Author : Niranjan Sahoo

Expert Speak India Matters
Published on Dec 09, 2021
Despite several democracy watchdogs calling India as a backsliding democracy, the vibrant democratic practices conducted in India would say otherwise
Democracy summit: How India should approach On 9 and 10 December, US President Joe Biden is slated to virtually host the much talked about international Summit for Democracy. The Summit aims to gather as many as 111 leaders from democratic nations, civil society, and influential thought makers “to set forth an affirmative agenda for democratic renewal and to tackle the greatest threats faced by democracies today through collective action”. The scale and magnitude of such a summit, exclusively on democracy and its related challenges, has no parallel in the recent memory. This is probably the biggest event to be kicked up by the 11-month-old Biden administration in an effort to “catalyse action toward the goal of renewing global democracy”. There is little doubt about the relevance and timing of the Summit. Democracies across the world—rich and established, developing and newly established ones—are grappling with serious crises on many key parameters. According to the reports of leading democracy watchdogs such as V-Dem, International IDEA, and Freedom House, democracy is witnessing an alarming decline. In March, Freedom House noted 15 consecutive years of decline in political rights and civil liberties across the world. This is further re-affirmed by a recent report of International IDEA which noted an alarming trend towards authoritarianism. A more stringent review by the Economist Intelligence Unit (Democracy Index 2020) found as low as 9 percent of the world population live in a “full” democracy. The recent military coups in Myanmar, Tunisia, and Sudan are testimonies to the steady rise of anti-democratic forces and the failure of global democracy collective to do anything meaningful to stem the rot.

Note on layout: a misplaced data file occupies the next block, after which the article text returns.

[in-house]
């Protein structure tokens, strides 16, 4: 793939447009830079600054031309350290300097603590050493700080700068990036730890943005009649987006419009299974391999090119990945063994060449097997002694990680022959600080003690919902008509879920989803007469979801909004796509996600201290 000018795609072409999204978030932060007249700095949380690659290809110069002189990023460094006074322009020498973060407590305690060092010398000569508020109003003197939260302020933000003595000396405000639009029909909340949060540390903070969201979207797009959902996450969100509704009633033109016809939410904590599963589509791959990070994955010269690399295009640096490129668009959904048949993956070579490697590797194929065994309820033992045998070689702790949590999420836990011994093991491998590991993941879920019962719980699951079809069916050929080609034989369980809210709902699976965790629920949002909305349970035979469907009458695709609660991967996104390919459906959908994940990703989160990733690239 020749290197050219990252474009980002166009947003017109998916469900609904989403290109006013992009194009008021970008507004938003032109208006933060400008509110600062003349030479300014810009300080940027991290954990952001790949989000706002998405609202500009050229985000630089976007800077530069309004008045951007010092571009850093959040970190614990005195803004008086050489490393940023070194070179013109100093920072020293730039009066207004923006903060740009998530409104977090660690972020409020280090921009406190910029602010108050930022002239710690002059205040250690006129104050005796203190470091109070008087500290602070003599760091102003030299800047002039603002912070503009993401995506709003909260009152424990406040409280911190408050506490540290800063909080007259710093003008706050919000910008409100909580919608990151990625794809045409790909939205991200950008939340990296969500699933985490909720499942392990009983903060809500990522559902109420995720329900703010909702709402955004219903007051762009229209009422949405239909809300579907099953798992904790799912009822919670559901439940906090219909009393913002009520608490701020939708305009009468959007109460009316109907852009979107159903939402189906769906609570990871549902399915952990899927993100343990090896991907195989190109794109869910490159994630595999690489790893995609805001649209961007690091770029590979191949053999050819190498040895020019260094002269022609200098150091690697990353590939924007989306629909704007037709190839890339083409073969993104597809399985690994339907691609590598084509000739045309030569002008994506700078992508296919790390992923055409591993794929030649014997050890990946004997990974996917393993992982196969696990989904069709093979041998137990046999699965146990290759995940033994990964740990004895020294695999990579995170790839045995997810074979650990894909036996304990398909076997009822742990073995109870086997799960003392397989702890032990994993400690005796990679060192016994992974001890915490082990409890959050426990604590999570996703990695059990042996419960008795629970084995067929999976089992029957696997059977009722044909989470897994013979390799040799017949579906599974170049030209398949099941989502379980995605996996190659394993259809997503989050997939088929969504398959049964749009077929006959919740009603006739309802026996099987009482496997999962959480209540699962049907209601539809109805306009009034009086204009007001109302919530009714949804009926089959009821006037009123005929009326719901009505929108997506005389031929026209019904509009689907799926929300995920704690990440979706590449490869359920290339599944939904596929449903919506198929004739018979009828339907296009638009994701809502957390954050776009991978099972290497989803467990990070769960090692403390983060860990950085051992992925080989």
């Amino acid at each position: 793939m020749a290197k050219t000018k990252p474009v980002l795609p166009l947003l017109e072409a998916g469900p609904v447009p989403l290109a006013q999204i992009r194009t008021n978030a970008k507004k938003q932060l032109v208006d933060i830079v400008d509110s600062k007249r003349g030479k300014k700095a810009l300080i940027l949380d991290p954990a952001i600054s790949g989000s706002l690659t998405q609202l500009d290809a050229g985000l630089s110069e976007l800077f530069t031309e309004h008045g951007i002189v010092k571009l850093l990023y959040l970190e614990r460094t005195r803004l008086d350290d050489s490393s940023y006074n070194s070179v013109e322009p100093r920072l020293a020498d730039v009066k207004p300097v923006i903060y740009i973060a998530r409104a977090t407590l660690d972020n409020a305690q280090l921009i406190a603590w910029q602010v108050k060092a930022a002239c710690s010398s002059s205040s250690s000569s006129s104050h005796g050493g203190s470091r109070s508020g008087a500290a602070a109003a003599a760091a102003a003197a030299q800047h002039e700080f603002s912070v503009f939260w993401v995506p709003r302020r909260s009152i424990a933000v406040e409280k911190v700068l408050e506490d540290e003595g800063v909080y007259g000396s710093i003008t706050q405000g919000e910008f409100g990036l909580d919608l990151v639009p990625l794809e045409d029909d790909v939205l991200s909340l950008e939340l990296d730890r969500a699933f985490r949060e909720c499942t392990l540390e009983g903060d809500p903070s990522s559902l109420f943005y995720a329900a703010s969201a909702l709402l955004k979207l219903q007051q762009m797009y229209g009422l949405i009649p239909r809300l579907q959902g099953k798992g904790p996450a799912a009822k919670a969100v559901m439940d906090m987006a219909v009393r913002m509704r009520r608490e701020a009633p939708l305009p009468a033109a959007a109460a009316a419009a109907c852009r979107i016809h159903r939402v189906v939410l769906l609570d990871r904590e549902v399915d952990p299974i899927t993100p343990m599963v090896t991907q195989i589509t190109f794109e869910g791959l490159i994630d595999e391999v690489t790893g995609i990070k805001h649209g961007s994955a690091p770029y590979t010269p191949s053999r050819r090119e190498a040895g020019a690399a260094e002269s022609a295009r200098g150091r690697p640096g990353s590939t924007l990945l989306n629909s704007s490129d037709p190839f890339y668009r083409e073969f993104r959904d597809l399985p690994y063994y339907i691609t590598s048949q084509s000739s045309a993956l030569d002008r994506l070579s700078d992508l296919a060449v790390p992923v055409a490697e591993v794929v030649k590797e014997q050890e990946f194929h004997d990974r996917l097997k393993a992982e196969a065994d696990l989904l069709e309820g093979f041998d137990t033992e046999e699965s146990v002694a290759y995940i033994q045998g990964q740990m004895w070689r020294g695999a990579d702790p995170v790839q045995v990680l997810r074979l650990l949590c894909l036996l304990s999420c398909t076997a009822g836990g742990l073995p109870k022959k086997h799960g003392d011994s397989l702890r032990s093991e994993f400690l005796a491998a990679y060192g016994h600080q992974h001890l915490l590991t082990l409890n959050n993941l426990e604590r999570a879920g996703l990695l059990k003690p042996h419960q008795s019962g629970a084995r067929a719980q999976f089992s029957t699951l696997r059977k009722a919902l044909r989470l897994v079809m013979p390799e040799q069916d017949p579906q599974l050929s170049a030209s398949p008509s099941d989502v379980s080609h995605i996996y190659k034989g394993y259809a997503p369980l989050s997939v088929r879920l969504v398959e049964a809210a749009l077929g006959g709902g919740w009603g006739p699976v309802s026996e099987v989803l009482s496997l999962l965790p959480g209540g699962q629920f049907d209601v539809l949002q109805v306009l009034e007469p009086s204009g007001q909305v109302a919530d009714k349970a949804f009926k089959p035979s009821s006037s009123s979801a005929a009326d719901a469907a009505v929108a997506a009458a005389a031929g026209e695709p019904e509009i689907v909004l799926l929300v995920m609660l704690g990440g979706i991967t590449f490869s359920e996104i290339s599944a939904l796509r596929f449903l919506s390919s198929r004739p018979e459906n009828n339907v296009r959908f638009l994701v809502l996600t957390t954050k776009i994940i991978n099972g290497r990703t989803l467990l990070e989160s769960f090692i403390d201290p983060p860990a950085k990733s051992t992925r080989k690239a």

Democracies across the world—rich and established, developing and newly established ones—are grappling with serious crises on many key parameters.
However, what is really concerning is the rising threats stemming from the steady rise of authoritarian powers, particularly China. At a time when the West, particularly the US and rich European countries, have considerably ceded their global commitment to democratic values, China has set its eyes on re-defining global human rights and democracy norms. China under a nationalist president, Xi Jinping, has marshalled the military and diplomatic means to threaten Taiwan, forced territorial claims in the disputed South China Sea, thrown millions of Uyghur Muslims in internment camps, curbed political freedoms in Hong Kong, and launched influence operations across many geographies. Curiously, aiming to counter the democracy summit, the State Council of the Communist Party put up a comprehensive document in public claiming it has a democracy that works. Beyond this, the Summit is likely to touch upon other related but equally critical issues such as misinformation, external (read authoritarian) interference on elections, political polarisation, rising income inequality, amongst others. On the whole, too many issues are slotted for this two-day virtual summit.

How should India approach the Summit